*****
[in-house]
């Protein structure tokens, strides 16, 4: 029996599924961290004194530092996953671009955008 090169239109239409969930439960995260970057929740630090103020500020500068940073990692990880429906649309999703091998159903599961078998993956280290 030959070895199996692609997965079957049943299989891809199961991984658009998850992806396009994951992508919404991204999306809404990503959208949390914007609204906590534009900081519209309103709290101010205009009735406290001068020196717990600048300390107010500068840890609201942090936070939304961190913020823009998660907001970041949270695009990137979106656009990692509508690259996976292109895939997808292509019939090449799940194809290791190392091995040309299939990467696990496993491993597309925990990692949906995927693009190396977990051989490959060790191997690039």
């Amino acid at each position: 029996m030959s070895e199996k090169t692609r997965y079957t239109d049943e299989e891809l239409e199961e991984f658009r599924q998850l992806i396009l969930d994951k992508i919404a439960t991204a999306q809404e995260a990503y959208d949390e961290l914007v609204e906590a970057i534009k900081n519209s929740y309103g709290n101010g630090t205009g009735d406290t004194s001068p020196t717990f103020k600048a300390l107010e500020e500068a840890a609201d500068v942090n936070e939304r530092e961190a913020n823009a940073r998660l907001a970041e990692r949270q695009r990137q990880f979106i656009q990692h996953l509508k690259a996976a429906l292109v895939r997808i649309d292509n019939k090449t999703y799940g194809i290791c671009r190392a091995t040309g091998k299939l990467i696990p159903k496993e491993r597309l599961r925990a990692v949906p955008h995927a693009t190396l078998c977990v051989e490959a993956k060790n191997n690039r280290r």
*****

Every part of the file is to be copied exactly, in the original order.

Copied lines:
[in-house]
């Protein structure tokens, strides 16, 4: 029996599924961290004194530092996953671009955008 090169239109239409969930439960995260970057929740630090103020500020500068940073990692990880429906649309999703091998159903599961078998993956280290 030959070895199996692609997965079957049943299989891809199961991984658009998850992806396009994951992508919404991204999306809404990503959208949390914007609204906590534009900081519209309103709290101010205009009735406290001068020196717990600048300390107010500068840890609201942090936070939304961190913020823009998660907001970041949270695009990137979106656009990692509508690259996976292109895939997808292509019939090449799940194809290791190392091995040309299939990467696990496993491993597309925990990692949906995927693009190396977990051989490959060790191997690039």
């Amino acid at each position: 029996m030959s070895e199996k090169t692609r997965y079957t239109d049943e299989e891809l239409e199961e991984f658009r599924q998850l992806i396009l969930d994951k992508i919404a439960t991204a999306q809404e995260a990503y959208d949390e961290l914007v609204e906590a970057i534009k900081n519209s929740y309103g709290n101010g630090t205009g009735d406290t004194s001068p020196t717990f103020k600048a300390l107010e500020e500068a840890a609201d500068v942090n936070e939304r530092e961190a913020n823009a940073r998660l907001a970041e990692r949270q695009r990137q990880f979106i656009q990692h996953l509508k690259a996976a429906l292109v895939r997808i649309d292509n019939k090449t999703y799940g194809i290791c671009r190392a091995t040309g091998k299939l990467i696990p159903k496993e491993r597309l599961r925990a990692v949906p955008h995927a693009t190396l078998c977990v051989e490959a993956k060790n191997n690039r280290r």